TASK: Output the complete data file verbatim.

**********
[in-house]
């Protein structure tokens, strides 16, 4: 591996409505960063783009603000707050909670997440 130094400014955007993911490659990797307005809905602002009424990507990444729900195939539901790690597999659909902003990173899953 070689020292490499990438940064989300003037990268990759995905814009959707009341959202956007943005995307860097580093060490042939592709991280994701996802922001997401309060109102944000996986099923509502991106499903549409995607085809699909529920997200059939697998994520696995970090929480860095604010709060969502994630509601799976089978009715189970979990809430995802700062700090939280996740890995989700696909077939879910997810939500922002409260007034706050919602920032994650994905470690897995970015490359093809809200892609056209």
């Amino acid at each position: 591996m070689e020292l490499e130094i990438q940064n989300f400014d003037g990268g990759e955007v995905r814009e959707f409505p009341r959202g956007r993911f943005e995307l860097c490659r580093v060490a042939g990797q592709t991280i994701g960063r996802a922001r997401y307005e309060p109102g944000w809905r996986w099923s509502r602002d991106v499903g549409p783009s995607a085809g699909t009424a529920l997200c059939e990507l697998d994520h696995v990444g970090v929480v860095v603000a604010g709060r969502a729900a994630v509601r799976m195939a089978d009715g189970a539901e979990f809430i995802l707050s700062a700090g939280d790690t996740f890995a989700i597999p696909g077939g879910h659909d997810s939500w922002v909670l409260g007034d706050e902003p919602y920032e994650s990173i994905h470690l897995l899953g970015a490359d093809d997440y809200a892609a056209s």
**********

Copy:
[in-house]
């Protein structure tokens, strides 16, 4: 591996409505960063783009603000707050909670997440 130094400014955007993911490659990797307005809905602002009424990507990444729900195939539901790690597999659909902003990173899953 070689020292490499990438940064989300003037990268990759995905814009959707009341959202956007943005995307860097580093060490042939592709991280994701996802922001997401309060109102944000996986099923509502991106499903549409995607085809699909529920997200059939697998994520696995970090929480860095604010709060969502994630509601799976089978009715189970979990809430995802700062700090939280996740890995989700696909077939879910997810939500922002409260007034706050919602920032994650994905470690897995970015490359093809809200892609056209």
């Amino acid at each position: 591996m070689e020292l490499e130094i990438q940064n989300f400014d003037g990268g990759e955007v995905r814009e959707f409505p009341r959202g956007r993911f943005e995307l860097c490659r580093v060490a042939g990797q592709t991280i994701g960063r996802a922001r997401y307005e309060p109102g944000w809905r996986w099923s509502r602002d991106v499903g549409p783009s995607a085809g699909t009424a529920l997200c059939e990507l697998d994520h696995v990444g970090v929480v860095v603000a604010g709060r969502a729900a994630v509601r799976m195939a089978d009715g189970a539901e979990f809430i995802l707050s700062a700090g939280d790690t996740f890995a989700i597999p696909g077939g879910h659909d997810s939500w922002v909670l409260g007034d706050e902003p919602y920032e994650s990173i994905h470690l897995l899953g970015a490359d093809d997440y809200a892609a056209s």